A Personal Record of the October 17 Quake
October 17, 1989
5:15 p.m. (About 10 minutes after the quake (5:04))
Everybody’s out in the street. Fire marshall’s car blocking intersection, bike messenger directing traffic. “Hey, man, don’t turn up there—they got a lot of emergency stuff!” Hook and ladder up to the 5th story of Wilkes Bashford, fluorescent tipped ladder. Other trucks pull away sirening. No traffic lights. Knots of people, cameras everywhere. A giddy happiness. Black woman going down Kearny: “Hallelujah! Thank you, Jesus! He comes when you are least expecting!”
I was in an elevator. Began to bounce, lights flicker oh God. “Somebody get off… Everybody off!” Lobby rocking, office workers: “This is the first time I’ve been on Littler’s floor.” Back on again. This time the elevator dies without moving, but we pry doors open. Stairs. 20 flights.
Mardi gras air!
Ambulance whooping, forcing way through packed streets.
Dozens of broken windows in Macy’s. A feeling of ill omen near site where shards fell.
Sidewalks covered with glass: “Turn right—Jesus Christ!”
Tattered ribbons of vertical blinds. Stalled Ballpark Express. No injuries in glass.
One window broke on 9th floor, two on 8th, zero on 7th, five on 6th, 13 (all) on 5th, 4th, 3rd, 2d on Stockton. More on FAO Schwartz. Shattered. Windshield of car webbed and sunk inward—parked under I Magnins—glass all over hood.
Long line for phones—shit! No buses in sight. No one left in buildings now—all in the street, what a mob, nice weather tho. Stalled Ballpark Express. Like a parade day. The aftermath more interesting than the jolt at this point (5:35). Stooped old man in SCINTILLANT ORANGE cap with hearing aid, grasping rail, seems to listen to the kids who shove past.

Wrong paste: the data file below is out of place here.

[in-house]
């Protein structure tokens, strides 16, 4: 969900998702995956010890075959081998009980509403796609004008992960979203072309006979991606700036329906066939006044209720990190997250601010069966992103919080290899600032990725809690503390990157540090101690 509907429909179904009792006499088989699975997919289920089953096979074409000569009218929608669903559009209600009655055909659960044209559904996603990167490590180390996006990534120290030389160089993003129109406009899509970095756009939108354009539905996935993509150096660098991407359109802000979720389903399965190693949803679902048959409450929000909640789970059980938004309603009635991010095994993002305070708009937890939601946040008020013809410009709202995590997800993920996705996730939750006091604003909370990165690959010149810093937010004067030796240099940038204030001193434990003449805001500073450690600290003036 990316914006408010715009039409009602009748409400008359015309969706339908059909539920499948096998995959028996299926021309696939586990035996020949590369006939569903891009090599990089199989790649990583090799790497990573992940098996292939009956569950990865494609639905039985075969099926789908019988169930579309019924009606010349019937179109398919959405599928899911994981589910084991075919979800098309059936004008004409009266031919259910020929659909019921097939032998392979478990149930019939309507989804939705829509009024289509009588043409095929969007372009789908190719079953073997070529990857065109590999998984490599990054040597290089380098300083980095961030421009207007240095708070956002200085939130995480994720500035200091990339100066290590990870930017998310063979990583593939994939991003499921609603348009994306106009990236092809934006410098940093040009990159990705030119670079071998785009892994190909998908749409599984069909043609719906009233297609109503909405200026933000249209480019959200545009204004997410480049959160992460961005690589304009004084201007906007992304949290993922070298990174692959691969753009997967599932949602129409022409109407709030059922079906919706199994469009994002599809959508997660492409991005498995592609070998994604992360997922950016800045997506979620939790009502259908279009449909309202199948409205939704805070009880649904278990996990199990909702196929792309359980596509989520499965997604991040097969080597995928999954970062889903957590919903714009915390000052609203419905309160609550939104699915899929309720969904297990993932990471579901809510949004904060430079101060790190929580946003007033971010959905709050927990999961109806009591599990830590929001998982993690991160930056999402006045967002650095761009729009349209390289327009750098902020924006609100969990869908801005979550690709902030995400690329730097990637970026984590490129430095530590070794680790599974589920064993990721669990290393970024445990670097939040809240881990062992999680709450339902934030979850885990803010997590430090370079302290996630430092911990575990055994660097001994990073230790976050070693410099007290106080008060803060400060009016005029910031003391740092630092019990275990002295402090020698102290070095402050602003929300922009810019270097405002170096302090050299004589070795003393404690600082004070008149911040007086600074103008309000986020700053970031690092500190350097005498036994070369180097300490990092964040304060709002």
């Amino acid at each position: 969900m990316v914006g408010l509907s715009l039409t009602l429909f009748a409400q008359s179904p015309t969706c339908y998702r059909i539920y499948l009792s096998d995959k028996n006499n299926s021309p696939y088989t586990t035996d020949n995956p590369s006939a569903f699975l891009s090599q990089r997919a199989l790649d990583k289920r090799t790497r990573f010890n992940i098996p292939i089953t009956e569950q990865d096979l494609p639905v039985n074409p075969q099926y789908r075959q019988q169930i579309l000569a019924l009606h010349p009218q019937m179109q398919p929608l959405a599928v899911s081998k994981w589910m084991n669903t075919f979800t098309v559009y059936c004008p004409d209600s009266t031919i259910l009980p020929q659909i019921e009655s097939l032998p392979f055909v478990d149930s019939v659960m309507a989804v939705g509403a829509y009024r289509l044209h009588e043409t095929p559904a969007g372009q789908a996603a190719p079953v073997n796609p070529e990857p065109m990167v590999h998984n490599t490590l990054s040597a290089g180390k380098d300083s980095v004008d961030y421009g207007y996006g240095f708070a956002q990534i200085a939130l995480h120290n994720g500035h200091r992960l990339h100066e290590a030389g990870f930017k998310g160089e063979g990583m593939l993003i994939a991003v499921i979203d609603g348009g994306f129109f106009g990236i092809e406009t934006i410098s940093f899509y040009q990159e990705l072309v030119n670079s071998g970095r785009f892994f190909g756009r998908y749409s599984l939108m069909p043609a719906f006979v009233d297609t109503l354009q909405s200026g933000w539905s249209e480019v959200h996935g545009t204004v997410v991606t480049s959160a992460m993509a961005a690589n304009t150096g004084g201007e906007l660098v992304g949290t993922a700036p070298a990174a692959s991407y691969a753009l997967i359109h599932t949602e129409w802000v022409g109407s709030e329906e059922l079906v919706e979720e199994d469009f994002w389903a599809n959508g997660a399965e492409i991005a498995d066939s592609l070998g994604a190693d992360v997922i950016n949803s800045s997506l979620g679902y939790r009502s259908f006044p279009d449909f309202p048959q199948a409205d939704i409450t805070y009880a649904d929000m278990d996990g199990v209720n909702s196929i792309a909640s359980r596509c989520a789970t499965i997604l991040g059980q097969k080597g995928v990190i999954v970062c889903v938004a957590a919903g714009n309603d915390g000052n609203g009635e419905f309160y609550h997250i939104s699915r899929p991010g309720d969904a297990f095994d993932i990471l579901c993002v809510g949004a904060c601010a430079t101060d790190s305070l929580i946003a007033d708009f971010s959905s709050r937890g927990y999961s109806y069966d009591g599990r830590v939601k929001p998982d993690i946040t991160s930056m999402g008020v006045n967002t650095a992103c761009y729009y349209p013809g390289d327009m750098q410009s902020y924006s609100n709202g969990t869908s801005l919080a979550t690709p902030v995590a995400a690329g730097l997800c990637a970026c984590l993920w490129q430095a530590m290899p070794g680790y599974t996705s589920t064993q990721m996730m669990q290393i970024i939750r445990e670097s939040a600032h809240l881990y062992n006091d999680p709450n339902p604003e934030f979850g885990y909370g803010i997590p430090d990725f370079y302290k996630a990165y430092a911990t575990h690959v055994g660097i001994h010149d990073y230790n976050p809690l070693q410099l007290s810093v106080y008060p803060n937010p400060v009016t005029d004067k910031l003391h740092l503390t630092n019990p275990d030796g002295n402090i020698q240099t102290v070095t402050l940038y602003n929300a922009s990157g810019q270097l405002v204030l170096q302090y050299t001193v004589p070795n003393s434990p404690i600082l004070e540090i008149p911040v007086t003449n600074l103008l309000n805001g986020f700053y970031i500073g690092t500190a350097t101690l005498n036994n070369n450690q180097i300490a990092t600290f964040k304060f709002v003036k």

James was stuck overnight—three hours—in elevator in Sears Building. And I was in crowded elevator.
Walking up Market. Upper Emporium windows smashed.
Haranguers hard to hear—but old guy with megaphone: “God is no respectable person. Anyone can come to God.”
“Time is rapidly windin’ up!” (Harelip cry.)
“—say part of Bay Bridge…”
You finally see who works the adult theaters. Standing outside, folded arms, smirk, snap gum.
“Hey, you taking a report?” Black kid in baseball cap walking at me.
Flee unprepared into Tenderloin and be swallowed up.
Sprinkler burst main swirling water down windows inside glass-fronted Trinity Building. Small cyclonic waterfall, what you usually see outside.
“Don’t you love this like feeling of…?”
Rubble from ornate plaster of Orpheum.
Desperate surges of traffic at intersection.
After awhile you’re used to the broken glass.
Finally overtook Haight bus at 6:00 at 10th. Everyone gathers at radio. World Series cancelled. 6.9 to 7 – north of Santa Cruz.
Paper hawker at Van Ness: “6.7, Giants fans! First report of the evening!” (Later: must have been con-hawker selling old papers.)
“No lights—they’re just drinking in the dark.”
Brick siding crushed hood of car. All over street, pink dust, thick as moondust.
Smoke rising up Scott near Alamo Park. (Marina—Divisadero and Jefferson.)
“We were all lookin at each other like…”
Haight. Everyone on stoops drinking beer.
Pall spreads west (seen from Divis.).
Goodyear blimp whines overhead, adrift from cancelled game.
Someone’s playing scales on a violin, the notes drifting up from a basement near Central.
Line at Central Haight Market. Getting let into store two at a time. Blind man in gutter past motorcycle.